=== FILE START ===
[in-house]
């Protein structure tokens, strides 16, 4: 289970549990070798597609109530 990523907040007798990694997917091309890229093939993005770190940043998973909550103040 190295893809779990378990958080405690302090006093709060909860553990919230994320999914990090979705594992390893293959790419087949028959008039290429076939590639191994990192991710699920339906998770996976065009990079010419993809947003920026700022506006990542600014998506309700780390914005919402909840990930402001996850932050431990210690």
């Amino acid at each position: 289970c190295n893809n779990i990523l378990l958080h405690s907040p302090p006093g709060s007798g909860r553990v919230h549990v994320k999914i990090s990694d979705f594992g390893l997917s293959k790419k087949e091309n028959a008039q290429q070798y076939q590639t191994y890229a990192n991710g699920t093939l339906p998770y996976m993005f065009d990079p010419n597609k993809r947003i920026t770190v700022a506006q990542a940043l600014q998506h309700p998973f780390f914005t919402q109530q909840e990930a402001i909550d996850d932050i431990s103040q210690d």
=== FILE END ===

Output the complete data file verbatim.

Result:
[in-house]
């Protein structure tokens, strides 16, 4: 289970549990070798597609109530 990523907040007798990694997917091309890229093939993005770190940043998973909550103040 190295893809779990378990958080405690302090006093709060909860553990919230994320999914990090979705594992390893293959790419087949028959008039290429076939590639191994990192991710699920339906998770996976065009990079010419993809947003920026700022506006990542600014998506309700780390914005919402909840990930402001996850932050431990210690």
């Amino acid at each position: 289970c190295n893809n779990i990523l378990l958080h405690s907040p302090p006093g709060s007798g909860r553990v919230h549990v994320k999914i990090s990694d979705f594992g390893l997917s293959k790419k087949e091309n028959a008039q290429q070798y076939q590639t191994y890229a990192n991710g699920t093939l339906p998770y996976m993005f065009d990079p010419n597609k993809r947003i920026t770190v700022a506006q990542a940043l600014q998506h309700p998973f780390f914005t919402q109530q909840e990930a402001i909550d996850d932050i431990s103040q210690d």